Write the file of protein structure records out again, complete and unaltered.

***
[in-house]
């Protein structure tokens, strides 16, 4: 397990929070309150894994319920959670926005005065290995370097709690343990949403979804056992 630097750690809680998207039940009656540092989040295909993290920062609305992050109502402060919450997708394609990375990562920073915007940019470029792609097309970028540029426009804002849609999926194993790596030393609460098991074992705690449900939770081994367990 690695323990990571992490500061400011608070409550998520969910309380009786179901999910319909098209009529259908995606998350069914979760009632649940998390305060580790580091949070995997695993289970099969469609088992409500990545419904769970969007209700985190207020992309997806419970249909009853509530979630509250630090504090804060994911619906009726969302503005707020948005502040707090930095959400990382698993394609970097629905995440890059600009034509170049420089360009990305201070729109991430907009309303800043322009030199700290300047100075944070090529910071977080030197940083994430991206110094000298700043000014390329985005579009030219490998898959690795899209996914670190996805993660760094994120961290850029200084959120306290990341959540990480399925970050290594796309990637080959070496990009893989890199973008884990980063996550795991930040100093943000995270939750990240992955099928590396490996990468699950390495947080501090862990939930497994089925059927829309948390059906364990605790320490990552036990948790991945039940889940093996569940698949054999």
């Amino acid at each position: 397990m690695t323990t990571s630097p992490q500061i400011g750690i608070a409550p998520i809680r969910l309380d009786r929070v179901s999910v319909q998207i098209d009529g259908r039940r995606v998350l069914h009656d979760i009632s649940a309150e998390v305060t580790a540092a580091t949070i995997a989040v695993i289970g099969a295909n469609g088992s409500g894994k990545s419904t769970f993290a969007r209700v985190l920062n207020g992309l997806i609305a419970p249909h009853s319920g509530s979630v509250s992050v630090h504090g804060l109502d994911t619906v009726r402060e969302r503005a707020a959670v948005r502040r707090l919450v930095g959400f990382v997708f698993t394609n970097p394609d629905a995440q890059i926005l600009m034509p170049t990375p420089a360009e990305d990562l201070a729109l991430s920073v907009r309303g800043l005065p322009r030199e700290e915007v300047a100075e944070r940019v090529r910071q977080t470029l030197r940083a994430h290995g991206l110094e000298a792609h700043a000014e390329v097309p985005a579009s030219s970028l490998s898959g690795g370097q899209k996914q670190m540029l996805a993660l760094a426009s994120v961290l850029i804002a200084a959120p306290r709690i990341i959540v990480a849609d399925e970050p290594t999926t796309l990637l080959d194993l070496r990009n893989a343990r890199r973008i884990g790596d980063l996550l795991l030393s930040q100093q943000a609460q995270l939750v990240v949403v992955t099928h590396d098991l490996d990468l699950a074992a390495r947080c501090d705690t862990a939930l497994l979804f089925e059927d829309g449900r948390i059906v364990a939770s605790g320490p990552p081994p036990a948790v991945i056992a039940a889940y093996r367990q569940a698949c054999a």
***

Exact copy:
[in-house]
């Protein structure tokens, strides 16, 4: 397990929070309150894994319920959670926005005065290995370097709690343990949403979804056992 630097750690809680998207039940009656540092989040295909993290920062609305992050109502402060919450997708394609990375990562920073915007940019470029792609097309970028540029426009804002849609999926194993790596030393609460098991074992705690449900939770081994367990 690695323990990571992490500061400011608070409550998520969910309380009786179901999910319909098209009529259908995606998350069914979760009632649940998390305060580790580091949070995997695993289970099969469609088992409500990545419904769970969007209700985190207020992309997806419970249909009853509530979630509250630090504090804060994911619906009726969302503005707020948005502040707090930095959400990382698993394609970097629905995440890059600009034509170049420089360009990305201070729109991430907009309303800043322009030199700290300047100075944070090529910071977080030197940083994430991206110094000298700043000014390329985005579009030219490998898959690795899209996914670190996805993660760094994120961290850029200084959120306290990341959540990480399925970050290594796309990637080959070496990009893989890199973008884990980063996550795991930040100093943000995270939750990240992955099928590396490996990468699950390495947080501090862990939930497994089925059927829309948390059906364990605790320490990552036990948790991945039940889940093996569940698949054999």
């Amino acid at each position: 397990m690695t323990t990571s630097p992490q500061i400011g750690i608070a409550p998520i809680r969910l309380d009786r929070v179901s999910v319909q998207i098209d009529g259908r039940r995606v998350l069914h009656d979760i009632s649940a309150e998390v305060t580790a540092a580091t949070i995997a989040v695993i289970g099969a295909n469609g088992s409500g894994k990545s419904t769970f993290a969007r209700v985190l920062n207020g992309l997806i609305a419970p249909h009853s319920g509530s979630v509250s992050v630090h504090g804060l109502d994911t619906v009726r402060e969302r503005a707020a959670v948005r502040r707090l919450v930095g959400f990382v997708f698993t394609n970097p394609d629905a995440q890059i926005l600009m034509p170049t990375p420089a360009e990305d990562l201070a729109l991430s920073v907009r309303g800043l005065p322009r030199e700290e915007v300047a100075e944070r940019v090529r910071q977080t470029l030197r940083a994430h290995g991206l110094e000298a792609h700043a000014e390329v097309p985005a579009s030219s970028l490998s898959g690795g370097q899209k996914q670190m540029l996805a993660l760094a426009s994120v961290l850029i804002a200084a959120p306290r709690i990341i959540v990480a849609d399925e970050p290594t999926t796309l990637l080959d194993l070496r990009n893989a343990r890199r973008i884990g790596d980063l996550l795991l030393s930040q100093q943000a609460q995270l939750v990240v949403v992955t099928h590396d098991l490996d990468l699950a074992a390495r947080c501090d705690t862990a939930l497994l979804f089925e059927d829309g449900r948390i059906v364990a939770s605790g320490p990552p081994p036990a948790v991945i056992a039940a889940y093996r367990q569940a698949c054999a």